fbpx
Chi Square Goodness of Fit Test Chi Square Goodness of Fit Test
We have recently explored and derived the Chi-Square Distribution which you can check out here. I highly recommend reading that post if... Chi Square Goodness of Fit Test

We have recently explored and derived the Chi-Square Distribution which you can check out here.

I highly recommend reading that post if you are unfamiliar with the Chi-Square Distribution, otherwise, this article won’t make a whole lot of sense to you!

Nevertheless, in this post we will have a discussion about one of the Chi-Square Tests, the goodness of fit test.

This test is used to verify if our distribution of sample data is in line with some expected distribution of that data. In other-words, it determines whether the difference between the sample and expected distribution is by random chance or if it is statistically significant.

In this article, we will dive through the maths behind the goodness of fit test and walk through an example problem to gain our intuition!

In-Person and Virtual Conference

April 23rd to 25th, 2024

Join us for a deep dive into the latest data science and AI trends, tools, and techniques, from LLMs to data analytics and from machine learning to responsible AI.

 

Assumptions of the Test

  • There is ONE CATEGORICAL variable
  • Observations are INDEPENDENT
  • The FREQUENCY COUNTS of each category in each variable should be GREATER THAN 5
  • The FREQUENCY COUNTS in each group of the data must be MUTUALLY EXCLUSIVE
  • The data is sampled RANDOMLY

Chi-Square Test Statistic

As with every hypothesis test, we have some test statistic that we need to find. For the Chi-Square Test it is:

Equation generated by author in LaTeX.

  • v is the degrees of freedom
  • O are the observed values from the sample
  • are the expected values of the population
  • n is the number of categories in the variable

This formula will make much more sense when we go through an example.

Note the Chi-Square distribution comes from the squaring of the numerator

Hypothesis Testing Steps

  • Define the null, H_0, and alternate, H_1, hypotheses.
  • Decide your significance level, which is the probability threshold for failing to reject or rejecting the null hypothesis. A value of 5% is typically chosen which will correspond to a certain critical value which is distribution dependent.
  • Compute the test statistic, in our case it will be the Chi-Square statistic that is presented above.
  • Compare the test statistic value to the critical value. If it is larger, then we reject the null hypothesis, otherwise we fail to reject the null hypothesis (this is for a right-tailed test).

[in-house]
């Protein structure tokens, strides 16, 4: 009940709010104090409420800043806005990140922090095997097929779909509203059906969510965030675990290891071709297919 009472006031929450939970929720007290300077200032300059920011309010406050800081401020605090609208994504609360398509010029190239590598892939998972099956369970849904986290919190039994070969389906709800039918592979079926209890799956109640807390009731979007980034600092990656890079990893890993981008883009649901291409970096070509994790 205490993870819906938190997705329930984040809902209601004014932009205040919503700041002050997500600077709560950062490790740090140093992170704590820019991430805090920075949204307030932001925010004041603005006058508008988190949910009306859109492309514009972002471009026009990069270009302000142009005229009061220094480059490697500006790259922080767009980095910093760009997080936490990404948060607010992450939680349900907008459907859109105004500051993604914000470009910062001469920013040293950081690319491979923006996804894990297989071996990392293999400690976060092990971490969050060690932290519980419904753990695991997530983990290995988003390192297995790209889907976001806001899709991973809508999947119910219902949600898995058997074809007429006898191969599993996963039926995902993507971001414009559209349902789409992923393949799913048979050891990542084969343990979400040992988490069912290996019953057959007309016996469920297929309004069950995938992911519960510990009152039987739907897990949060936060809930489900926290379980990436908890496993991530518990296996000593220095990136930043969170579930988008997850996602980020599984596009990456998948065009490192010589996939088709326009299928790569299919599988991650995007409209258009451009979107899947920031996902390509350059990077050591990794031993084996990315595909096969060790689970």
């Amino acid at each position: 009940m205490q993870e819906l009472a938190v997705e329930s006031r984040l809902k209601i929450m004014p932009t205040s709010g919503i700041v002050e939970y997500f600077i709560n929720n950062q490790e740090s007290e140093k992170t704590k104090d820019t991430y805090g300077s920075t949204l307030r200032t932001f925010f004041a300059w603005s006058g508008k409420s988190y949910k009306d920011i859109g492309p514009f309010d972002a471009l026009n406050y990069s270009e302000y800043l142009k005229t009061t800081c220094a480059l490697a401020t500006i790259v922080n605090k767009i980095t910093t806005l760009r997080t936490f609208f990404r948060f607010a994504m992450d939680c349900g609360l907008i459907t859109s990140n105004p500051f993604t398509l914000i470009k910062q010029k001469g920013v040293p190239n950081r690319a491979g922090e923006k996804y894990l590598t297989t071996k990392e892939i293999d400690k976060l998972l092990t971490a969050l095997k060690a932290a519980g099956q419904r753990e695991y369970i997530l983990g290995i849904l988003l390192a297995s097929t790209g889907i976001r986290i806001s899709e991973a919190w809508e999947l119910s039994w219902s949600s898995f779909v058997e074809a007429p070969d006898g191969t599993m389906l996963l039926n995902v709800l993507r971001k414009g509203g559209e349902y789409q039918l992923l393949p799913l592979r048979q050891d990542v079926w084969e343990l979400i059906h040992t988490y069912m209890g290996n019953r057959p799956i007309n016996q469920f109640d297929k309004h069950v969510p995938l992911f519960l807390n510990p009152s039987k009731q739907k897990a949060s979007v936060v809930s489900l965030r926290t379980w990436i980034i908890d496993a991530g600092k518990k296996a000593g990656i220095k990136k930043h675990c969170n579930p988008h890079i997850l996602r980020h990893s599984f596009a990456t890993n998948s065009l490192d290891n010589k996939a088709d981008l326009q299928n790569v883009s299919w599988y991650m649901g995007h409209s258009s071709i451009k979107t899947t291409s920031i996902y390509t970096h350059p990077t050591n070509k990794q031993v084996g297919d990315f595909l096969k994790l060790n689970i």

To gain a more in-depth understanding of hypothesis testing and critical values, I would suggest reading my posts on Confidence Intervals and the Z-Tests which break the above steps down even further.

There are also many YouTube videos and websites that also do a great run-through of hypothesis testing steps.

Worked Example

Let’s run through a very simple example.

A sweetshop claims that each chocolate ball bag contains 70% milk chocolate balls and 30% white chocolate balls.

We pick one chocolate ball bag which contains 50 balls. In this bag, 30 are milk chocolate and 20 are white chocolate. So, this is a 60% milk chocolate and 40% white chocolate split.

Does this observation fit in with the sweetshop’s claim?

Hypotheses

  • H_0 : The sweetshop’s claim is correct for a 70–30% milk to white chocolate split in each chocolate ball bag
  • H_1 : The sweetshop’s claim is incorrect for a 70–30% milk to white chocolate split in each chocolate ball bag

We will use a 5% significance level for this example.

Contingency Table

We calculate the observed and expected chocolate types from our small sample and display it in contingency table:

Image generated by author.

Test Statistic

Now we compute the Chi-Square test statistic using the formula we displayed above:

Equation generated by author in LaTeX.

The degrees of freedom, df, formula is:

Equation generated by author in LaTeX.

Where n is the number of categories in our variable like we stated before. Therefore, in our case it is simply df = 1.

Critical Value

Using the Chi-Square Table, the critical value corresponding for a 5% significance level with 1 degree of freedom is 3.84.

Therefore, as our statistic is lower than the critical value, we fail to reject the null hypothesis.

Note: The Chi-Square Test is always typically a one-tailed test. The scope of this proof is out of this article but there is a great answer on StackExchange that explains why this is the case.

Conclusion

In this article we have walked through how to carry out a Chi-Square goodness of fit test. This test determines if your sample distribution of a single categorical variable is inline with the expected distribution.

In my next post we will discuss the other Chi-Square Test, the test for independence. This is frequently used for Feature Selection in Data Science!

In-Person and Virtual Conference

April 23rd to 25th, 2024

Join us for a deep dive into the latest data science and AI trends, tools, and techniques, from LLMs to data analytics and from machine learning to responsible AI.

 

Another Thing!

I have a free newsletter, Dishing the Data, where I share weekly tips for becoming a better Data Scientist, and the latest AI news to keep you in the loop. There is no “fluff” or “clickbait”, just pure actionable insights from a practicing Data Scientist.

Article originally posted here by Egor Howell. Reposted with permission.

ODSC Community

The Open Data Science community is passionate and diverse, and we always welcome contributions from data science professionals! All of the articles under this profile are from our community, with individual authors mentioned in the text itself.

1